Loss of privacy is a main concern to most of us, especially if our data is stolen and used by unscrupulous people who are scanning the web for such opportunities. Some of us may be too careless by revealing private information that allows crooks to take advantage from it. As a way to mitigate this risk, people may camouflage their identities using nicknames or even false identities. They are also people who prefer not to use their real identities just for fun.

The group function on Facebook has been used in many occasions as a mean to shape public views. Discussions posted on such pages reinforce the points advocated the the group initiators. What I observe as an emerging trend is the existence of cyber-trolls, people using false identities posting intimidating comments on such pages to turn the tide to other directions. Given that it is very easy to create a new Facebook account using fake identities, cyber-trolling appears a new mean to counter opposing view on cyberspace. 

This could also be observed on popular blogs, especially on matters involving public debates. For example, in the past, articles in English on such matters did not attract many opposing comments. Nowadays, it appears that "the other side" are becoming more interested to counter the posted views, using good English as well. Is this a sign that there are groups out there who are investing substantial resources to hire profession cyber-trollers to fight their cause?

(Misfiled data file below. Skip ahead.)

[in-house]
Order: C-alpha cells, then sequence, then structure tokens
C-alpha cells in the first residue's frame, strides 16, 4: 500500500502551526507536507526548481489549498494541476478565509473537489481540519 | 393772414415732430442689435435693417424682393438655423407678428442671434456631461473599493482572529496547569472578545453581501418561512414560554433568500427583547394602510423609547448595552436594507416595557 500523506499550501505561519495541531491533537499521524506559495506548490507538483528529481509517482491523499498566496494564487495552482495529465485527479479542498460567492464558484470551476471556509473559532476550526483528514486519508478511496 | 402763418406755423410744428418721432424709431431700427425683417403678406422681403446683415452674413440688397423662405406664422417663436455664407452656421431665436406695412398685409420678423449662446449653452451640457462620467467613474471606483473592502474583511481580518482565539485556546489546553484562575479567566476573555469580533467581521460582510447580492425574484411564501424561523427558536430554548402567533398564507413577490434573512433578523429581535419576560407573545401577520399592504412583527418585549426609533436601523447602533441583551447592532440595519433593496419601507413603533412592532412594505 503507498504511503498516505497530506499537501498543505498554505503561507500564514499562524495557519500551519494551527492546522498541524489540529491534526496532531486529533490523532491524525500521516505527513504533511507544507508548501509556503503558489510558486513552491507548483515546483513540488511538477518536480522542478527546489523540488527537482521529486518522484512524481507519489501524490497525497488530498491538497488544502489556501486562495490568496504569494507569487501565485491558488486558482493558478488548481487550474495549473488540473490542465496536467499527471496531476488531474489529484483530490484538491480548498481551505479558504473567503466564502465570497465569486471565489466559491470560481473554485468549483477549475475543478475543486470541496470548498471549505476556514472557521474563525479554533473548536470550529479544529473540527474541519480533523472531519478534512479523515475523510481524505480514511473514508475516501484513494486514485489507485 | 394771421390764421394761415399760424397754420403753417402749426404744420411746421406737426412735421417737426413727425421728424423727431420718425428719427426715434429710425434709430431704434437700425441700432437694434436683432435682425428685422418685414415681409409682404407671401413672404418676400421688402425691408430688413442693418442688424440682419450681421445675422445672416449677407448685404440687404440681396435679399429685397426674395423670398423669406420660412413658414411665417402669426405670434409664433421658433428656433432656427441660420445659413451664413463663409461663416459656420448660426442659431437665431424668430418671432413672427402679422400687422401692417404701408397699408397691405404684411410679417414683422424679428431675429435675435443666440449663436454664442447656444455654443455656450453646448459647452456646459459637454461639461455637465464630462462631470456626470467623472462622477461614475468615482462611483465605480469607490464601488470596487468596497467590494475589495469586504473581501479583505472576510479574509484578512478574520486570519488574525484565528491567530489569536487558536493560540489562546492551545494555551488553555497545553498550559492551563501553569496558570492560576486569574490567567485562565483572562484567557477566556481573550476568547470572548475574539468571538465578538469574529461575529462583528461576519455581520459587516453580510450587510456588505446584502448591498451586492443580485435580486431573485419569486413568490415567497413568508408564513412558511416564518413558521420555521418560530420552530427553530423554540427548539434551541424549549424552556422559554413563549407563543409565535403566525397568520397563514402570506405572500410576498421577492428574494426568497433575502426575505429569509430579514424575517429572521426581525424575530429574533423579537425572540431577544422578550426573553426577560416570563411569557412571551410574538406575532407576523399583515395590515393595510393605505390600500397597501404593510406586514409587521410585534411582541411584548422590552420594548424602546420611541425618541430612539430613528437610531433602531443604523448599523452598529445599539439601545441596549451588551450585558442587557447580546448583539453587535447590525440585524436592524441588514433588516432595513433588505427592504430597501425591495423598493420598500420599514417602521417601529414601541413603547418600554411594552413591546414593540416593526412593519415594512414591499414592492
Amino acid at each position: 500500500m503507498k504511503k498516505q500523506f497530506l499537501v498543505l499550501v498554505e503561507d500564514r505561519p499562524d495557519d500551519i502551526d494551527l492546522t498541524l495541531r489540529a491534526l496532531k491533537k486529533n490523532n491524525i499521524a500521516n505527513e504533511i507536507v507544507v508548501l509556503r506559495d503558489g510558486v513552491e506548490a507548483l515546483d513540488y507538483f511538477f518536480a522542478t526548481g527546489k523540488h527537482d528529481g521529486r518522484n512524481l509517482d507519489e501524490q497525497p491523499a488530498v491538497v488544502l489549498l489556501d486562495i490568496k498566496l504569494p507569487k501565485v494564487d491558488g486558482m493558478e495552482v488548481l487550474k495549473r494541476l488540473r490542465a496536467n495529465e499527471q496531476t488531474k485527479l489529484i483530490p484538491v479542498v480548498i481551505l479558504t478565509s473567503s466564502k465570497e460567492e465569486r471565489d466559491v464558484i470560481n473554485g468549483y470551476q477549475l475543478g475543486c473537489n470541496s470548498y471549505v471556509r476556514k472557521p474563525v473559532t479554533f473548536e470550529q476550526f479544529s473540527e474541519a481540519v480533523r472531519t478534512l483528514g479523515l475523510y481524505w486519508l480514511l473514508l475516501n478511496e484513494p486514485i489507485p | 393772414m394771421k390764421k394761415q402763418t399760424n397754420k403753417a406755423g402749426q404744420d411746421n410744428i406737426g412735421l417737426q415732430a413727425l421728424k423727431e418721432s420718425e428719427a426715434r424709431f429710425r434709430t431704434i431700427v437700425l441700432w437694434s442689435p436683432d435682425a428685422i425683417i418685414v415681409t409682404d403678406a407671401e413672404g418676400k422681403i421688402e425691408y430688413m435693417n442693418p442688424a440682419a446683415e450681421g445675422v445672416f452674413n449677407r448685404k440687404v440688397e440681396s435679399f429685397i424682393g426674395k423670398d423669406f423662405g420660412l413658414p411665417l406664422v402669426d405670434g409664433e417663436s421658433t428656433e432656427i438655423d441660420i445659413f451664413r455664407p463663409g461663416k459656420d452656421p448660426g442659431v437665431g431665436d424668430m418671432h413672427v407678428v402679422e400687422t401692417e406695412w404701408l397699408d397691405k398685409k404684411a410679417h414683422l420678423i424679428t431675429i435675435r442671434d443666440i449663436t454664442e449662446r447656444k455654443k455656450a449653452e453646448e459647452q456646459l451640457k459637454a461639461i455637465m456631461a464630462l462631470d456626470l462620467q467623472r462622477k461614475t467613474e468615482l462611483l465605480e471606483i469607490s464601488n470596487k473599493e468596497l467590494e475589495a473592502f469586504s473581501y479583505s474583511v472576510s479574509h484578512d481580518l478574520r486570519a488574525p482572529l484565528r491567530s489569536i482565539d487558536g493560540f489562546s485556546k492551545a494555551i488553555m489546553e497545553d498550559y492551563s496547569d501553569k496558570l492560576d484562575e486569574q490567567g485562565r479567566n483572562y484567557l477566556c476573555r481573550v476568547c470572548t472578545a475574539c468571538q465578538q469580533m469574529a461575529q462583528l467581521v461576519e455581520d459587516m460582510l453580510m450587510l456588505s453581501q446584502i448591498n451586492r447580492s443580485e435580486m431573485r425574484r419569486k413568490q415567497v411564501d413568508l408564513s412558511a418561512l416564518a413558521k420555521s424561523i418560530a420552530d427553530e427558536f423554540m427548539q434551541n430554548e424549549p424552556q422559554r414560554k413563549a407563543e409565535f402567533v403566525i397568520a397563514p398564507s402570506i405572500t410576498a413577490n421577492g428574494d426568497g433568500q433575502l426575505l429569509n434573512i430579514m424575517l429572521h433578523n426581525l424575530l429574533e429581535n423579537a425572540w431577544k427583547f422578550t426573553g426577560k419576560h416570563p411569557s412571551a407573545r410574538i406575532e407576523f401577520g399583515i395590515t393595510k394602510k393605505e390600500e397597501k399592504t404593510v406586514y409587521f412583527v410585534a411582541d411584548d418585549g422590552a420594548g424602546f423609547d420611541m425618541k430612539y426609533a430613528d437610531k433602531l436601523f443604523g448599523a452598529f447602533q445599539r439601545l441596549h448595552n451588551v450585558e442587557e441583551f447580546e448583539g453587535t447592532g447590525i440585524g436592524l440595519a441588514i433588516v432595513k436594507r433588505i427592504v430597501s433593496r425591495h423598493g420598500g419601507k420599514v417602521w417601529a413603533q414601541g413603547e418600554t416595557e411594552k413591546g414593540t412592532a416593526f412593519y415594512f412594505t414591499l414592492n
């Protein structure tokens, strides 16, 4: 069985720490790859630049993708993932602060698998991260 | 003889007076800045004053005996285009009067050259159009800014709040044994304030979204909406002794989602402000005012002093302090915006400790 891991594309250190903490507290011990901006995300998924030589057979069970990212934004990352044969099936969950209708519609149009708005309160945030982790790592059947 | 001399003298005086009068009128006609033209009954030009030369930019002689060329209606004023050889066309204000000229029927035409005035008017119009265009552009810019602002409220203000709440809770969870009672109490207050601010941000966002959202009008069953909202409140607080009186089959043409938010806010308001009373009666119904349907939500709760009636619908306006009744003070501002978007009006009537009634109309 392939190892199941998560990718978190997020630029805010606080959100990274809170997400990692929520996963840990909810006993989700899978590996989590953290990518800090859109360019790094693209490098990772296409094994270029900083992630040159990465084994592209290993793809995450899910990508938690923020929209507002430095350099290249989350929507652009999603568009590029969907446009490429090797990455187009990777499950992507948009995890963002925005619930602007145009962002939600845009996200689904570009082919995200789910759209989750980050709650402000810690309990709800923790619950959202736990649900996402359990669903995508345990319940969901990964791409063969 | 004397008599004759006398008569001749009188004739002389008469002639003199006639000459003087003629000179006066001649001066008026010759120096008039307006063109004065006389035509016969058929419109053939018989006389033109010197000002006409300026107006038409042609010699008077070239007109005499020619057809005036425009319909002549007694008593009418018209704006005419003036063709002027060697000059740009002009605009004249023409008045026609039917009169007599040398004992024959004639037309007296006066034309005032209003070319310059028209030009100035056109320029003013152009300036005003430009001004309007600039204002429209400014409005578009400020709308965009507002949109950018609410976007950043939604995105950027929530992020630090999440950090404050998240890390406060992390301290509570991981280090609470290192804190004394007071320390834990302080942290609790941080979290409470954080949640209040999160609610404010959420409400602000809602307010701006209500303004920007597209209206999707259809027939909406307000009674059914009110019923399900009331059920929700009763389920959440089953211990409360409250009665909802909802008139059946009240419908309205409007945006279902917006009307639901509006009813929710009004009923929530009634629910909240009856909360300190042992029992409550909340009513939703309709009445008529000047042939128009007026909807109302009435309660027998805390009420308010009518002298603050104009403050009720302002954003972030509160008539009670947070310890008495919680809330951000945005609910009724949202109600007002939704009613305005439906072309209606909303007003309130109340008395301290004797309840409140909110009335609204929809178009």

Somehow many people tend to be too trusting when dealing with people and information on the web. Some even take the information as wholesale truth, without any attempt to verify them. Developing a more skeptical attitude may be a wise idea as there is no effective filter on the web. I normally try to triangulate news or information by considering what are said on websites where the writers' identities are known. Reading comments and feedback from other readers would also provide some idea on the issue being discussed. In fact this skepticism should also be applied on all information, including what we watch on TV, listen on the radio and those found in daily newspapers.  

Given the risks of dealing with people whom we do not know, screening our friends on social network is something for everybody to consider. I do not have criteria for safe friends but giving this issue more attention would certainly avoid unnecessary problems in the future. 

Sunday 13 February 2011

The Freedom to Question and Innovation

Human had survived many challenges from the days time begun. It is this ability to anticipate and react to changing environment that differentiate the human species from the likes of dinosaurs. While we are relatively smaller than the dinosaurs, the ability to use our brain power enabled us to survive extreme challenges. In short, human has been innovating, doing something new that add value, from time in memory.

What drives innovation? I suppose it starts from having a view that status quo is not acceptable. By applying this broad definition, innovation applies to all facets of our life, not just related to scientific discoveries. It could cover the social system that we live in, ways of doing work or even the way we think. Therefore, innovation is everybody's business, not just to those wearing thick spectacles in laboratories.

To be innovative requires the human mind to be able to understand what is out there and to question and challenge whether they are acceptable or something need to be done for the better. Some people do not mind this process of understanding and challenging. However, there are people who are not comfortable to let others to use their brain power to assess, evaluate and challenge. I would imagine dictators would fall into this category.